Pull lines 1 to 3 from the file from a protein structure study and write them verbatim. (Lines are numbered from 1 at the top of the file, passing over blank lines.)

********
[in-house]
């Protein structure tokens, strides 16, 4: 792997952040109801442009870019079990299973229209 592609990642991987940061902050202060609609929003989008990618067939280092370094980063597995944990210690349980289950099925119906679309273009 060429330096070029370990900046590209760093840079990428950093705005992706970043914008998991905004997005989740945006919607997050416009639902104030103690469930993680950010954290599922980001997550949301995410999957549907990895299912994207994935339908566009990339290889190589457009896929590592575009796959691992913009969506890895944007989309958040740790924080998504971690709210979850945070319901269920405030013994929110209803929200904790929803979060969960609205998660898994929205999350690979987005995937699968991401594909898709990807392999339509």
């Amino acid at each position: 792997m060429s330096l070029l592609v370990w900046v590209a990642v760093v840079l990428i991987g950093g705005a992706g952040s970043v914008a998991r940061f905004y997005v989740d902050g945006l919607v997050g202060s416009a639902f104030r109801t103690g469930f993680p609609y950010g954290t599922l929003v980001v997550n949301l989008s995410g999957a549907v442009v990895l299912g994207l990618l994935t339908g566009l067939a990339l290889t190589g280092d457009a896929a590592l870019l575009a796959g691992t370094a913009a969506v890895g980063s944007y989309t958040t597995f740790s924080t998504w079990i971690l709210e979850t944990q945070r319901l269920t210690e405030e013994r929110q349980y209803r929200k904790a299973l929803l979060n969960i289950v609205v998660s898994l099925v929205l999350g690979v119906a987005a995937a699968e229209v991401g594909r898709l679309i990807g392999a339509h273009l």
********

[in-house]
């Protein structure tokens, strides 16, 4: 792997952040109801442009870019079990299973229209 592609990642991987940061902050202060609609929003989008990618067939280092370094980063597995944990210690349980289950099925119906679309273009 060429330096070029370990900046590209760093840079990428950093705005992706970043914008998991905004997005989740945006919607997050416009639902104030103690469930993680950010954290599922980001997550949301995410999957549907990895299912994207994935339908566009990339290889190589457009896929590592575009796959691992913009969506890895944007989309958040740790924080998504971690709210979850945070319901269920405030013994929110209803929200904790929803979060969960609205998660898994929205999350690979987005995937699968991401594909898709990807392999339509």
């Amino acid at each position: 792997m060429s330096l070029l592609v370990w900046v590209a990642v760093v840079l990428i991987g950093g705005a992706g952040s970043v914008a998991r940061f905004y997005v989740d902050g945006l919607v997050g202060s416009a639902f104030r109801t103690g469930f993680p609609y950010g954290t599922l929003v980001v997550n949301l989008s995410g999957a549907v442009v990895l299912g994207l990618l994935t339908g566009l067939a990339l290889t190589g280092d457009a896929a590592l870019l575009a796959g691992t370094a913009a969506v890895g980063s944007y989309t958040t597995f740790s924080t998504w079990i971690l709210e979850t944990q945070r319901l269920t210690e405030e013994r929110q349980y209803r929200k904790a299973l929803l979060n969960i289950v609205v998660s898994l099925v929205l999350g690979v119906a987005a995937a699968e229209v991401g594909r898709l679309i990807g392999a339509h273009l």